This is not helpful.
Lots of Windows users everywhere then started to panic when these security applications warned them about their vulnerable curl.exe. Many Windows users are even contractually “forced” to fix (all) such security warnings within a certain time period or risk bad consequences and penalties.
How do you fix this?
I have been asked numerous times about how to fix this problem. I have stressed at every opportunity that it is a horrible idea to remove the system curl or to replace it with another executable. It is very easy to download a fresh curl install for Windows from the curl site – but we still strongly discourage everyone from replacing system files.
But of course, far from everyone asked us. A seemingly large enough crowd has proceeded and done exactly what we would stress they should not: they deleted or replaced their C:\Windows\System32\curl.exe.
The real fix is of course to let Microsoft ship an update and make sure to update then. The exact update that upgrades curl to version 8.0.1 is called KB5025221 and shipped on April 11. (And yes, this is the first time you get the very latest curl release shipped in a Windows update)
The people who deleted or replaced the curl executable noticed that they cannot upgrade because the Windows update procedure detects that the Windows install has been tampered with and it refuses to continue.
I do not know how to restore this to a state that Windows update is happy with. Presumably if you bring back curl.exe to the exact state from before it could work, but I do not know exactly what tricks people have tested and ruled out.
I have been pointed to responses on the Microsoft site answers.microsoft.com done by “helpful volunteers” that specifically recommend removing the curl.exe executable as a fix.
This is not helpful.
I don’t want to help spreading that idea so I will not link to any such post. I have reported this to Microsoft contacts and I hope they can maybe edit or comment those posts soon.
We are not responsible
I just want to emphasize that if you install and run Windows, your friendly provider is Microsoft. You need to contact Microsoft for support and help with Windows related issues. The curl.exe you have in System32 is only provided indirectly by the curl project and we cannot fix this problem for you. We in fact fixed the problem in the source code already back in December 2022.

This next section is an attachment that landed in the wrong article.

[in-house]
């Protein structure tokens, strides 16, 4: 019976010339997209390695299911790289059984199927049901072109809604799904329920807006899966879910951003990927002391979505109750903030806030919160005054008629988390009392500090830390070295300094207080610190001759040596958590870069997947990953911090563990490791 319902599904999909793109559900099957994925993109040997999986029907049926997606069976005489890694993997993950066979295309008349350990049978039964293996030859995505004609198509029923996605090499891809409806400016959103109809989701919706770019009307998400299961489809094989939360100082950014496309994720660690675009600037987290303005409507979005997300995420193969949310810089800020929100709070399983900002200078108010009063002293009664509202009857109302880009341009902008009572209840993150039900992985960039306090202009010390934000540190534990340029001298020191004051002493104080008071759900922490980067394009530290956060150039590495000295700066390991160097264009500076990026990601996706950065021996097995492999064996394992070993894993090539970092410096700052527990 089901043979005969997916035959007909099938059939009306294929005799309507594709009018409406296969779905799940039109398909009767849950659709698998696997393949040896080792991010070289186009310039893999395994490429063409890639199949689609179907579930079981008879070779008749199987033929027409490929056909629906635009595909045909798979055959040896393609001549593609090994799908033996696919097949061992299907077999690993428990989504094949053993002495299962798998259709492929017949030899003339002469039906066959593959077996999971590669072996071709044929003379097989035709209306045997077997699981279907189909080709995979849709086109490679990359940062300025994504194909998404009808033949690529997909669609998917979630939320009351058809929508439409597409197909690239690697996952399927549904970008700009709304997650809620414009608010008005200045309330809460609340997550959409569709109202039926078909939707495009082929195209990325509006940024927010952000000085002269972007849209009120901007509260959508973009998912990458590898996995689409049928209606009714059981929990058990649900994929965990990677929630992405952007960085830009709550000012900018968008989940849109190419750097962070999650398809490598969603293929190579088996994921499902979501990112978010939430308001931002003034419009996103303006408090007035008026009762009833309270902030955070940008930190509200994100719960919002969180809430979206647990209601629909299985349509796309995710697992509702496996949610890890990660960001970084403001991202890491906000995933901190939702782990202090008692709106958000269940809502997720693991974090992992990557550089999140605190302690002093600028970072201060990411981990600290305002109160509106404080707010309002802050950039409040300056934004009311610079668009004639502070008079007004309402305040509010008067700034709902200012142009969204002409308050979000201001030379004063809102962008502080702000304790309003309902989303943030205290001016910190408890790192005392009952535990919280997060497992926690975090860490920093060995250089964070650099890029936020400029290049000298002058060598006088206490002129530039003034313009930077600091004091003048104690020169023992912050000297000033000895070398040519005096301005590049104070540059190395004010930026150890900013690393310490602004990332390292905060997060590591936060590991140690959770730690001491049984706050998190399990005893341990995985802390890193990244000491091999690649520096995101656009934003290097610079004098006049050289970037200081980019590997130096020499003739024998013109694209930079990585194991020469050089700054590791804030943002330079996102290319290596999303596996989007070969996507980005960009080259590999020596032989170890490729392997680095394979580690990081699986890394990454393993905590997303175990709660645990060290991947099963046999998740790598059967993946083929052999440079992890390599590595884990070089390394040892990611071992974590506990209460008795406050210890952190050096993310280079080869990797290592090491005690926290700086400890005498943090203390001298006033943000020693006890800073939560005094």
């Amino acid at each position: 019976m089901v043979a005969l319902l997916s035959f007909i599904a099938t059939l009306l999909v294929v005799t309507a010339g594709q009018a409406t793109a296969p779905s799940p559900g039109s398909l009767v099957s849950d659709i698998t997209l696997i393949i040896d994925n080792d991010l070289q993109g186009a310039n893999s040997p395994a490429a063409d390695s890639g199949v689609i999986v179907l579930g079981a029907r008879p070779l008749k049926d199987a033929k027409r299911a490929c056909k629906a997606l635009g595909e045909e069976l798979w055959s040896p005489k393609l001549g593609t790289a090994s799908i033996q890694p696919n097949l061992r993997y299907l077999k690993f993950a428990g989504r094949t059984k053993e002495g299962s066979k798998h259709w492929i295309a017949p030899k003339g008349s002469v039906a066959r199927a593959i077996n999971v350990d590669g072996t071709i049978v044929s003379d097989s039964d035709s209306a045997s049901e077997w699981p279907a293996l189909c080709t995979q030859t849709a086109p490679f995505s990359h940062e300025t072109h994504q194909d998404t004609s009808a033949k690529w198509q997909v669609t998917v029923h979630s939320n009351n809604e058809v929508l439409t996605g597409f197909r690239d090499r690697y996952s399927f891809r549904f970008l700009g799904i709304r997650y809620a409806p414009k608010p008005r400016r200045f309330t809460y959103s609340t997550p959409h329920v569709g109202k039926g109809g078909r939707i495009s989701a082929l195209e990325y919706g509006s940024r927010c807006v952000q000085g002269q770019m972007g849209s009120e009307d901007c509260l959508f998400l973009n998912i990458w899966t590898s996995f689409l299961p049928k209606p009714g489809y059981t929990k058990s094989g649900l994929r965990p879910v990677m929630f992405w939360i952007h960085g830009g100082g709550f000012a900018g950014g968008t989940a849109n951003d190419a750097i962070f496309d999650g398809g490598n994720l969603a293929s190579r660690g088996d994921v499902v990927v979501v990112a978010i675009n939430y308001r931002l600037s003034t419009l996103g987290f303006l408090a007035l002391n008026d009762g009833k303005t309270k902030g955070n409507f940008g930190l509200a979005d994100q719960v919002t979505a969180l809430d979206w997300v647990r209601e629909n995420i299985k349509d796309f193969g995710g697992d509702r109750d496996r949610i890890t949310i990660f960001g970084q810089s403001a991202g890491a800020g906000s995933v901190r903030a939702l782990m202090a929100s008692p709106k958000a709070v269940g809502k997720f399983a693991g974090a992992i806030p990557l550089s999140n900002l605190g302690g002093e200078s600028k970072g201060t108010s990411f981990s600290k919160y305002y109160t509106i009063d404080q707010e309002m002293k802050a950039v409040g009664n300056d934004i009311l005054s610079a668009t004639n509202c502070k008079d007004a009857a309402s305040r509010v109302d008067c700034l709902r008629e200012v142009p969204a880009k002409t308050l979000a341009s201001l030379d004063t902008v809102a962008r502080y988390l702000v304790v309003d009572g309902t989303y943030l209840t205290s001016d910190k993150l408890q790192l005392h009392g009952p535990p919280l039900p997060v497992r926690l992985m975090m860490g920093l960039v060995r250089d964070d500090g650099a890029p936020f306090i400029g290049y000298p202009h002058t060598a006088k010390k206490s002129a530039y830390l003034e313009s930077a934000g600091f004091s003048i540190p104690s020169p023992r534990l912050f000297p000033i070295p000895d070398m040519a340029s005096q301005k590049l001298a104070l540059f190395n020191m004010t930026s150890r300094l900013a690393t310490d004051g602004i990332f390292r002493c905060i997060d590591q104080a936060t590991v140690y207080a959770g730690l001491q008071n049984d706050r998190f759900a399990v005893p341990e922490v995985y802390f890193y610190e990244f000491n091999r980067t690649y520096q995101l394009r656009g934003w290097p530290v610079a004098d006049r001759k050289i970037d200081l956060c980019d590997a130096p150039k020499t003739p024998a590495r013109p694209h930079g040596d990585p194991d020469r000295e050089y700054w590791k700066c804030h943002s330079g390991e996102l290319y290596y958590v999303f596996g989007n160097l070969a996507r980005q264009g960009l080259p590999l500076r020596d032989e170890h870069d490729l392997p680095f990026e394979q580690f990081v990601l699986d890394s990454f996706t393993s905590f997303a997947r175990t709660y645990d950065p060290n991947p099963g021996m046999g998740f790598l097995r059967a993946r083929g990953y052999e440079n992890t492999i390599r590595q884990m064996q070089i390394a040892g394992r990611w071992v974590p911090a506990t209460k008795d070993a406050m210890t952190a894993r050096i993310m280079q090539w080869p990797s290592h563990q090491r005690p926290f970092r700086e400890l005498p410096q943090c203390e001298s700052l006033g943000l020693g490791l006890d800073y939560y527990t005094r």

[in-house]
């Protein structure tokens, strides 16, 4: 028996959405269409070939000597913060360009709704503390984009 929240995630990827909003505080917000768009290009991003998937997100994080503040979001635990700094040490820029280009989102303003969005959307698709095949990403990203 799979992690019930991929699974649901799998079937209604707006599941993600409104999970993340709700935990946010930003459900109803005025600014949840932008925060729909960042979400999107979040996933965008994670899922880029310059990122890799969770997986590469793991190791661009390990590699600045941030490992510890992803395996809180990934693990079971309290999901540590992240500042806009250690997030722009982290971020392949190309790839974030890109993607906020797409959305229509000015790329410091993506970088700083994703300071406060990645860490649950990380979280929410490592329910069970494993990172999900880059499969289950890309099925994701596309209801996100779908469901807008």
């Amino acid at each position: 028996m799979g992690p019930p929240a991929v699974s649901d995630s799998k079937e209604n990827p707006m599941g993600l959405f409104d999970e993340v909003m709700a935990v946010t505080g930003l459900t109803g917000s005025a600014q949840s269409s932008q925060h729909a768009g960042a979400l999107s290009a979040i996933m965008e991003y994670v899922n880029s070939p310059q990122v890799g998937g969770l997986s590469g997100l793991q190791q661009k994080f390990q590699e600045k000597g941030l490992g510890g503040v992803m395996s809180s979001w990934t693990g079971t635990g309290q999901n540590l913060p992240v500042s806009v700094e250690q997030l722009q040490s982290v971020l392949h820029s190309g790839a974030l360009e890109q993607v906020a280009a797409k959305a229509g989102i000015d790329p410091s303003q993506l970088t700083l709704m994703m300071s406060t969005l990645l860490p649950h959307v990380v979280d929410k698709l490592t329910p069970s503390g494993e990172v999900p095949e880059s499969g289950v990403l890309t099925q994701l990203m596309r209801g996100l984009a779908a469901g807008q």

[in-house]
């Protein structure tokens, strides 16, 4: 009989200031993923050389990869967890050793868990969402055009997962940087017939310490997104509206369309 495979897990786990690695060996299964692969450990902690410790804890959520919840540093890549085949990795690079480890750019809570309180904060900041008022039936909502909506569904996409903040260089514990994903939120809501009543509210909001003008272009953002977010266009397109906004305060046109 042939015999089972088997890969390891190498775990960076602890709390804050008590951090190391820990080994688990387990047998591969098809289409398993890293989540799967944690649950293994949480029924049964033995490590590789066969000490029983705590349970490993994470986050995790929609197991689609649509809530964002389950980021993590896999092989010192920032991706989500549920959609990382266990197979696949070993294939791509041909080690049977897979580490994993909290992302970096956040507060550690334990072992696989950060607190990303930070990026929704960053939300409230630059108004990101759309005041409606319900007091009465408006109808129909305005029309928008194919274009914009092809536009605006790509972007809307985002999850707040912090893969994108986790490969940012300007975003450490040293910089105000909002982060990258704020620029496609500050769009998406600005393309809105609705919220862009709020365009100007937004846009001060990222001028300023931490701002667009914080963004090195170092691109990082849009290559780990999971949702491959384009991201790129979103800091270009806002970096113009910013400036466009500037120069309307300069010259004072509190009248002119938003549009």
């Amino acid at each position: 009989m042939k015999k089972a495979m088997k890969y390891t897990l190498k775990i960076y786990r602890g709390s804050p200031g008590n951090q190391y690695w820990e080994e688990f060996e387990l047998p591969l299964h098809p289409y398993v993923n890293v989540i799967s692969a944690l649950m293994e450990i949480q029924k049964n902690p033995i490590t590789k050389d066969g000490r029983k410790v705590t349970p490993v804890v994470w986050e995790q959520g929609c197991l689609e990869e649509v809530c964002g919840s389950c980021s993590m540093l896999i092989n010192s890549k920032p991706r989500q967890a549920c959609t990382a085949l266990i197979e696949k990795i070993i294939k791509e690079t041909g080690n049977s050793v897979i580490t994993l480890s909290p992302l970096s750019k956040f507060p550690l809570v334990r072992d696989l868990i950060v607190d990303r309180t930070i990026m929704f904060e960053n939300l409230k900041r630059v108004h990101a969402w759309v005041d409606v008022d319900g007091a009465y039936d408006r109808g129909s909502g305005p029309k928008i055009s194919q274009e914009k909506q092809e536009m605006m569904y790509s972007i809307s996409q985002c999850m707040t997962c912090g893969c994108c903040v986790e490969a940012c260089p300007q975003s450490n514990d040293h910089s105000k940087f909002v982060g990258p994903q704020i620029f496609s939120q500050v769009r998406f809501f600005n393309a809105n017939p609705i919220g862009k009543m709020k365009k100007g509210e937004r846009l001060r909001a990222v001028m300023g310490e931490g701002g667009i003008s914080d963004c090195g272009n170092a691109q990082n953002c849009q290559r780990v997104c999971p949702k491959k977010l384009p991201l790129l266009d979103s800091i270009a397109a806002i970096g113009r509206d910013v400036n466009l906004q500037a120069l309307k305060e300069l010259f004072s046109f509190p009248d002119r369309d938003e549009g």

If you have removed curl.exe or otherwise tampered with your Windows installation, the curl project cannot help you.
In 2011 I started to send “pre-notifications” about pending curl security vulnerabilities to the distros mailing list (back then it was still called linux-distros).
For several years we also asked them for CVE IDs for the new vulnerabilities that we were about to publish to the world. By notifying the distros ahead of time, the idea is that they get a little head-start to fix their curl packages so that at the day when we publish the vulnerabilities to the world, they can already provide curl upgrades.
The gap from us announcing a flaw until they offer curl upgrades could ideally be made a minimum.
The distros list’s rules forbid us to tell them more than 10 days before the planned release day. They call this an embargo as they are expected to not tell anyone who is not a mailing list member about these flaws.
During the last twelve plus years, I have told them about almost 130 pending curl vulnerabilities like this up until today.
Secrets are hard
For an open source project that has all its processes and test infrastructure public and open there are several challenges with how to deal with secrets, such as vulnerabilities and their corresponding fixes.
We recently updated our security process in the curl project: we have noticed that we have previously – several times – landed fixes to security problems that were defective and in some cases did not even fix the reported problem correctly. I believe one reason for this is that we had this policy to make the fix into a (public) pull-request no earlier than 48 hours before the pending release. 48 hours is enough to make all the tests and CI verify the fix, but it is a very short time window for the community to react or be able to test and find any problems with the fixes before the release goes out.
As an attempt to do better we have tweaked our policy. If a reported security problem is deemed to be of severity low or severity medium, we will instead allow and rather push for turning the fix into a public pull-request much earlier. We will however not mention the security aspect of the fix in the public communication about the pull-request, but only talk about the bugfix aspect.